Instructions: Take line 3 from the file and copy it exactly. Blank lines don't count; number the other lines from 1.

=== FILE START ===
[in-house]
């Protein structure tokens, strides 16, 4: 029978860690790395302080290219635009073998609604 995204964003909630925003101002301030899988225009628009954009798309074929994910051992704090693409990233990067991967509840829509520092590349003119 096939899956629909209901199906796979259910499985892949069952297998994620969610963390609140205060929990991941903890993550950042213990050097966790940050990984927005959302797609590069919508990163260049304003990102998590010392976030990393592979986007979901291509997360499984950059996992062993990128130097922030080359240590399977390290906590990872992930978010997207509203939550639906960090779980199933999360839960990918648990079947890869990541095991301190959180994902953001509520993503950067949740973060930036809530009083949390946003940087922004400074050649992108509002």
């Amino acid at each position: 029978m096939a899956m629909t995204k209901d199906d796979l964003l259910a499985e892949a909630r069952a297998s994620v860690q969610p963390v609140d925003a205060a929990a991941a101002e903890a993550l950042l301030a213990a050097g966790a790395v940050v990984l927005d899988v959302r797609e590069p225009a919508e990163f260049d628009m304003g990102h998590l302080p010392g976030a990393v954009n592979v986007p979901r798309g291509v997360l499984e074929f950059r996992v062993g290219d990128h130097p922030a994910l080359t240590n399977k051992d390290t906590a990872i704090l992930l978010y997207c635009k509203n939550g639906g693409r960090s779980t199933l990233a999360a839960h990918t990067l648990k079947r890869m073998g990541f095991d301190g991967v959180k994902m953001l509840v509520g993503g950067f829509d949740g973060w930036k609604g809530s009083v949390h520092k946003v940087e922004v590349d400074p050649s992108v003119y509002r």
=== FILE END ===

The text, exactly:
């Amino acid at each position: 029978m096939a899956m629909t995204k209901d199906d796979l964003l259910a499985e892949a909630r069952a297998s994620v860690q969610p963390v609140d925003a205060a929990a991941a101002e903890a993550l950042l301030a213990a050097g966790a790395v940050v990984l927005d899988v959302r797609e590069p225009a919508e990163f260049d628009m304003g990102h998590l302080p010392g976030a990393v954009n592979v986007p979901r798309g291509v997360l499984e074929f950059r996992v062993g290219d990128h130097p922030a994910l080359t240590n399977k051992d390290t906590a990872i704090l992930l978010y997207c635009k509203n939550g639906g693409r960090s779980t199933l990233a999360a839960h990918t990067l648990k079947r890869m073998g990541f095991d301190g991967v959180k994902m953001l509840v509520g993503g950067f829509d949740g973060w930036k609604g809530s009083v949390h520092k946003v940087e922004v590349d400074p050649s992108v003119y509002r």